Adaptation of the antioxidant defence system in hydrothermal-vent mussels (Bathymodiolus azoricus) transplanted between two Mid-Atlantic Ridge sites


M.J. Bebianno, CIMA, Faculty of Marine and Environmental Sciences, University of Algarve, Faro, Portugal.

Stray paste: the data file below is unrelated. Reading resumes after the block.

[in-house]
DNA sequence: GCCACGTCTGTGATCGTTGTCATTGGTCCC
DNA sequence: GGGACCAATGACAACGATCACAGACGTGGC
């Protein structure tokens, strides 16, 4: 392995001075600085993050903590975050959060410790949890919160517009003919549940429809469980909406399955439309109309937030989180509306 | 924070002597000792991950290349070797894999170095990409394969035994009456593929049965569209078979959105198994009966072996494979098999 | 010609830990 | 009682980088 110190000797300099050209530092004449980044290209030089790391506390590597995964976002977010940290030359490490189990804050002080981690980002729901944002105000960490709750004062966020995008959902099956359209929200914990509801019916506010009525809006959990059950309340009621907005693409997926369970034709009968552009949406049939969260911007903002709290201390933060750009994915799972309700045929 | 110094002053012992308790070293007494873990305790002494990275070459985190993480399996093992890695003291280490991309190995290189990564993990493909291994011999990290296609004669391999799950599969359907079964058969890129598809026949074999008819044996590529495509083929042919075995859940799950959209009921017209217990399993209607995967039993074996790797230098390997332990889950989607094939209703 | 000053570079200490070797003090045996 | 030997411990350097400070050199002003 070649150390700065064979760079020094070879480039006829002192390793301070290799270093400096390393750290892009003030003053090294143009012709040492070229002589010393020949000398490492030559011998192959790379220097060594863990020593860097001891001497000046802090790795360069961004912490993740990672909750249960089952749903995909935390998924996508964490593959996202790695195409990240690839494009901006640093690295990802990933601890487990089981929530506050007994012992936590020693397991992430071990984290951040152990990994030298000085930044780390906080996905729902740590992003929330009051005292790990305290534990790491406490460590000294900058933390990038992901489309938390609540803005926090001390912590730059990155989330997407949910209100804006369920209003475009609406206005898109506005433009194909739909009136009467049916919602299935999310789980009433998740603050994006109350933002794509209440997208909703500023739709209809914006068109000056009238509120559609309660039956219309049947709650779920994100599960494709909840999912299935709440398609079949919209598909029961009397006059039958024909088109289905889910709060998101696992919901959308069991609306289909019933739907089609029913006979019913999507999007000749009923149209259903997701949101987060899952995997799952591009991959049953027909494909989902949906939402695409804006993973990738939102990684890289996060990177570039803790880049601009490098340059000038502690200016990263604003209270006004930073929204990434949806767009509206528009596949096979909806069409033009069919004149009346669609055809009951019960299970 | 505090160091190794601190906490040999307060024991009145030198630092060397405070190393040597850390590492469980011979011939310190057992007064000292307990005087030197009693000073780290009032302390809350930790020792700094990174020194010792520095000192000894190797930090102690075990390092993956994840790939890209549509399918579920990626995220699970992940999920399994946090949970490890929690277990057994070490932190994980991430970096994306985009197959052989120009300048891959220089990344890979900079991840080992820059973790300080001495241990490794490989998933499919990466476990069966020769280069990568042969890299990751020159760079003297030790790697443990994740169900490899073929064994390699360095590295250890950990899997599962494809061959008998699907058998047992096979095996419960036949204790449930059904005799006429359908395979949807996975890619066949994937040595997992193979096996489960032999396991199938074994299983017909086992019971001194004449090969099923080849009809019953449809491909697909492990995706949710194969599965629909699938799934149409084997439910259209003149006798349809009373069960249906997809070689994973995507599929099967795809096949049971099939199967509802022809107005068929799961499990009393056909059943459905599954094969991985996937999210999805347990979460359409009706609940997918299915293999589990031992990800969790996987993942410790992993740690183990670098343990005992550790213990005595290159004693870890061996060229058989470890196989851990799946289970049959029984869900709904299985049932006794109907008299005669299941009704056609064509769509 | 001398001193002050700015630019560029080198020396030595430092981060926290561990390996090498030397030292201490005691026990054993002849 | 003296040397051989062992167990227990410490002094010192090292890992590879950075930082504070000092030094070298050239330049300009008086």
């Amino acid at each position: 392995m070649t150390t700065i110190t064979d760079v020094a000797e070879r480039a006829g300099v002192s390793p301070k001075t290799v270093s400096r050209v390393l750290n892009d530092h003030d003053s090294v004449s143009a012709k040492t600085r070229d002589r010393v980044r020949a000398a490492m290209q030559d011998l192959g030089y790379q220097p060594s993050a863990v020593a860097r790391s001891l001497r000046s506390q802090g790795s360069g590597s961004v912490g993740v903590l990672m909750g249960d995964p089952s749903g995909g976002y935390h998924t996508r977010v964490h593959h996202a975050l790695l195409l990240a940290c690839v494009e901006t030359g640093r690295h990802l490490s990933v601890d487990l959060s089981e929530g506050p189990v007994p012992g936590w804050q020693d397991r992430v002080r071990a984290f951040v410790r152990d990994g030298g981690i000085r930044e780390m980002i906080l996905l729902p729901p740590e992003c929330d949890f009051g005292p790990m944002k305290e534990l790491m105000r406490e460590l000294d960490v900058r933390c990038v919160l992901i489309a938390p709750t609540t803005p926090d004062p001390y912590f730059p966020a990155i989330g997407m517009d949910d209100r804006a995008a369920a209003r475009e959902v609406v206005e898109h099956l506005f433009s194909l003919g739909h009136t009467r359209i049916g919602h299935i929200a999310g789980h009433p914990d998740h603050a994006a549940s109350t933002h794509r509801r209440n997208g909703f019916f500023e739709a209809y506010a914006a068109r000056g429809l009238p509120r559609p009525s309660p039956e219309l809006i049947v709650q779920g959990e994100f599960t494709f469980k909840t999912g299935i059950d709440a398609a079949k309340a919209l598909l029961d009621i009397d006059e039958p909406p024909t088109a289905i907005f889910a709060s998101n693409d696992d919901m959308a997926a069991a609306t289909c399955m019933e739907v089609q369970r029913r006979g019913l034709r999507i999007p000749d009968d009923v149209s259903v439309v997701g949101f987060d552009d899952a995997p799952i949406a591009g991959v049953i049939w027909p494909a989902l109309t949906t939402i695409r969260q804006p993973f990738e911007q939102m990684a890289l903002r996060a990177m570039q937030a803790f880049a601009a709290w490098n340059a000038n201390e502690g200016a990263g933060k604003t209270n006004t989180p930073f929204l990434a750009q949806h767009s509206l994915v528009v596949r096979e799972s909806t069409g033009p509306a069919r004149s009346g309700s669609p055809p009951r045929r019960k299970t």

The vent mussel Bathymodiolus azoricus is the dominant member of the Northern Mid-Atlantic Ridge (MAR) hydrothermal megafauna, and lives in an environment characterized by temporal and spatial variations in the levels of heavy metals, methane and hydrogen sulphide, substances which are known to increase reactive oxygen species levels in the tissues of exposed organisms. To evaluate the effects of two contrasting hydrothermal environments on the antioxidant defence system of this vent mussel species, a 2-week transplant experiment was carried out involving mussels collected from the relatively deep (2300 m), and chemical rich, Rainbow vent field. These were transplanted to the shallower (1700 m), and relatively less toxic, Lucky Strike vent field. To achieve this objective, levels of superoxide dismutase, catalase (CAT), total glutathione peroxidase (GPx), selenium-dependent glutathione peroxidase and lipid peroxidation (LPO) were measured in the gills and mantle tissues of resident and transplant mussels before and after the transplant experiment. With the exception of CAT, the gills of the transplanted mussels had significantly higher antioxidant enzyme activity compared with the basal levels in the donor (Rainbow) and recipient (Lucky Strike) populations; whereas the antioxidant enzyme levels in the mantle tissues of the transplants reflected the baseline levels of activity in the native Lucky Strike mussels after 2 weeks. In contrast, LPO levels were significantly higher in both tissue types in the transplants than in either the source or the recipient populations, which suggested a response to hydrostatic pressure change (note, the transplant animals were brought to the surface for transportation between the two vent fields). The fact that the Rainbow mussels survived the transplant experience indicates that B. azoricus has a very robust constitution, which enables it to cope behaviourally, physiologically and genetically with the extreme conditions found in its naturally contaminated deep-sea environment.